Cover image for A sense of self : the work of affirmation
A sense of self : the work of affirmation
Cottle, Thomas J.
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Publication Information:
Amherst : University of Massachusetts Press, [2003]

Physical Description:
x, 209 pages ; 24 cm
1. The act of affirmation -- 2. The relational aspect of affirmation -- 3. The gaze of affirmation -- 4. The miraculous stranger -- 5. The construction of affirmation -- 6. Average, expectable environments -- 7. The affirmation curriculum.
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BF697 .C68 2003 Adult Non-Fiction Central Closed Stacks

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An exploration of the crucial role of affirmation in human development; A clinical psychologist as well as a sociologist, Thomas J. Cottle is the author of more than twenty-five books. At the heart of his work is a concern with the problems confronted by ordinary people in their everyday lives, the kinds of issues that shape who we are and how we interact with the world around us. In this book, his focus is on affirmation, that mysterious process by which the self comes to know itself in relation to others and forges an identity. What is it that we experience when we are affirmed, Cottle asks, and what are the ramifications of affirmation, or the lack of it, in how we lead our lives? In pursuing his investigation, Cottle draws on a remarkably broad range of social scientific and philosophical literature, from Piaget and Kohut to Nietzsche and Levinas. Looking closely at the relationship between the individual, the family, and society, he explores issues of intimacy, morality, ethics, aesthetics, and socialization. He pays particular attention to the role of devotion, showing how the act of taking responsibility for another is the essence of affirmation, which in turn is the fundame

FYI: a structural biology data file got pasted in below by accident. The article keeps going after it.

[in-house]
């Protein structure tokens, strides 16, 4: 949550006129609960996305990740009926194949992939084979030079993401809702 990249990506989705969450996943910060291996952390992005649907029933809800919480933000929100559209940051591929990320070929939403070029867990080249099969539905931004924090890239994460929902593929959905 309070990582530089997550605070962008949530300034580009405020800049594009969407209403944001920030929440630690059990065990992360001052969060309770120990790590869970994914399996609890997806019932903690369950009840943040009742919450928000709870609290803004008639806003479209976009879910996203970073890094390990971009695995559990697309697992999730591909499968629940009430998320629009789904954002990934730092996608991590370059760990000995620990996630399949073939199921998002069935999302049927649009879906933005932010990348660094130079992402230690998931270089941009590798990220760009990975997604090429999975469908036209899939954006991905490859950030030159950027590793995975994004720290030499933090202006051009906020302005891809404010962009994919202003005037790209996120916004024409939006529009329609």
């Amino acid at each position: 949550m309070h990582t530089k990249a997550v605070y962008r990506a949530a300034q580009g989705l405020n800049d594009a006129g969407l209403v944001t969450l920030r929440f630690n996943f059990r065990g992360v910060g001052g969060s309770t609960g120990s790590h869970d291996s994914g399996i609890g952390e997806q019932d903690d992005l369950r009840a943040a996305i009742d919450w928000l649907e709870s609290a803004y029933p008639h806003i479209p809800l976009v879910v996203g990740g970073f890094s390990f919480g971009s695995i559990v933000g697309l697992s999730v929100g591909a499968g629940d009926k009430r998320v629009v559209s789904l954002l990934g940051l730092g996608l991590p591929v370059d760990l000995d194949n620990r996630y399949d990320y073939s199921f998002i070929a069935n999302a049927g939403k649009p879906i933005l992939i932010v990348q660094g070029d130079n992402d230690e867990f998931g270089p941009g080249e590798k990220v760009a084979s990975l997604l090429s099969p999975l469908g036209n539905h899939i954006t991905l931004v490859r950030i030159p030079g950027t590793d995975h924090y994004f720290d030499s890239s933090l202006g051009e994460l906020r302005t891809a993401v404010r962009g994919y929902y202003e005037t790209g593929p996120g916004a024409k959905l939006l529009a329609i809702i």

Author Notes

Thomas J. Cottle is professor of education at Boston University.

Reviews 1

Choice Review

Cottle (education, Boston Univ.) analyzes the role that affirmation and disaffirmation play in the development of self, quality of relationships, and quality of life. Extremely well grounded in literature and theory, the book is still accessible to a wide audience. Although no direct connection is made, the study has implications for those attempting to understand hatred, abuse of others, and self-defeating behaviors. This reviewer was particularly impressed with the chapter titled "Miraculous Stranger," in which Cottle writes, "The significant message is neither 'Say as I say' nor 'Do as I do.' Rather, it is to be as you must be. As I am what I am, so must you be what you must be." (If every human being would adopt this philosophy, the world would have far fewer problems.) Valuable reading in a first course on the self, this study will also be valuable in a therapeutic environment and to parents assisting their child in becoming his/her own person. ^BSumming Up: Essential. Lower-division undergraduates through faculty and professionals; general readers. R. E. Osborne Texas State University-San Marcos

Table of Contents

Acknowledgmentsp. ix
Part I
1 The Act of Affirmationp. 3
2 The Relational Aspect of Affirmationp. 24
Part II
3 The Gaze of Affirmationp. 45
4 The Miraculous Strangerp. 60
5 The Construction of Affirmationp. 95
Part III
6 Average, Expectable Environmentsp. 125
7 The Affirmation Curriculump. 153
Notesp. 169
Referencesp. 193